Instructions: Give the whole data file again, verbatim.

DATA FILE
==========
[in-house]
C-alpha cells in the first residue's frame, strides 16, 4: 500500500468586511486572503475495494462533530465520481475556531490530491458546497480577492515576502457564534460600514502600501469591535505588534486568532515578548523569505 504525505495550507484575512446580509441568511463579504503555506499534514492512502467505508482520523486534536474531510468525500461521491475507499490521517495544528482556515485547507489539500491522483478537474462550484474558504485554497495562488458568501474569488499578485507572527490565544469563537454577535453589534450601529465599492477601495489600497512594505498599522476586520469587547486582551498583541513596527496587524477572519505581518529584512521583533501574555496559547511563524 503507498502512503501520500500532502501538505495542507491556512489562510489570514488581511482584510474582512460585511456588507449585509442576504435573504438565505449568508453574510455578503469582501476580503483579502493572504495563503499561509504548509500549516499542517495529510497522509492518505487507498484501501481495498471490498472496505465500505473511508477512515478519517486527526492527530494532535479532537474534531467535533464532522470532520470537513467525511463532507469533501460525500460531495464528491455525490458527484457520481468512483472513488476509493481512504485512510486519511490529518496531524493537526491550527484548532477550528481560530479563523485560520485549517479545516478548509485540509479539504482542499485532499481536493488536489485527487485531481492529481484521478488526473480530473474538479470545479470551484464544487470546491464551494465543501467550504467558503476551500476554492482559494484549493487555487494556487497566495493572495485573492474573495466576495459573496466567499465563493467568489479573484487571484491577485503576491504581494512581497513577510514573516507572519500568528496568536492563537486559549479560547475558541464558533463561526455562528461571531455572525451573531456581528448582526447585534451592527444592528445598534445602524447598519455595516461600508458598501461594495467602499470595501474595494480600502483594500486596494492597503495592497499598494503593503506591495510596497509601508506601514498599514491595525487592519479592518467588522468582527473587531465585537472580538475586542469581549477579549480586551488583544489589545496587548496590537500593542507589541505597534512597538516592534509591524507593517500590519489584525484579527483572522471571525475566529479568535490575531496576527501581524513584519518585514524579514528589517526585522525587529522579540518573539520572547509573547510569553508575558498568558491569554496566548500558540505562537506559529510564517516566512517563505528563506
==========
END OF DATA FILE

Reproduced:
[in-house]
C-alpha cells in the first residue's frame, strides 16, 4: 500500500468586511486572503475495494462533530465520481475556531490530491458546497480577492515576502457564534460600514502600501469591535505588534486568532515578548523569505 504525505495550507484575512446580509441568511463579504503555506499534514492512502467505508482520523486534536474531510468525500461521491475507499490521517495544528482556515485547507489539500491522483478537474462550484474558504485554497495562488458568501474569488499578485507572527490565544469563537454577535453589534450601529465599492477601495489600497512594505498599522476586520469587547486582551498583541513596527496587524477572519505581518529584512521583533501574555496559547511563524 503507498502512503501520500500532502501538505495542507491556512489562510489570514488581511482584510474582512460585511456588507449585509442576504435573504438565505449568508453574510455578503469582501476580503483579502493572504495563503499561509504548509500549516499542517495529510497522509492518505487507498484501501481495498471490498472496505465500505473511508477512515478519517486527526492527530494532535479532537474534531467535533464532522470532520470537513467525511463532507469533501460525500460531495464528491455525490458527484457520481468512483472513488476509493481512504485512510486519511490529518496531524493537526491550527484548532477550528481560530479563523485560520485549517479545516478548509485540509479539504482542499485532499481536493488536489485527487485531481492529481484521478488526473480530473474538479470545479470551484464544487470546491464551494465543501467550504467558503476551500476554492482559494484549493487555487494556487497566495493572495485573492474573495466576495459573496466567499465563493467568489479573484487571484491577485503576491504581494512581497513577510514573516507572519500568528496568536492563537486559549479560547475558541464558533463561526455562528461571531455572525451573531456581528448582526447585534451592527444592528445598534445602524447598519455595516461600508458598501461594495467602499470595501474595494480600502483594500486596494492597503495592497499598494503593503506591495510596497509601508506601514498599514491595525487592519479592518467588522468582527473587531465585537472580538475586542469581549477579549480586551488583544489589545496587548496590537500593542507589541505597534512597538516592534509591524507593517500590519489584525484579527483572522471571525475566529479568535490575531496576527501581524513584519518585514524579514528589517526585522525587529522579540518573539520572547509573547510569553508575558498568558491569554496566548500558540505562537506559529510564517516566512517563505528563506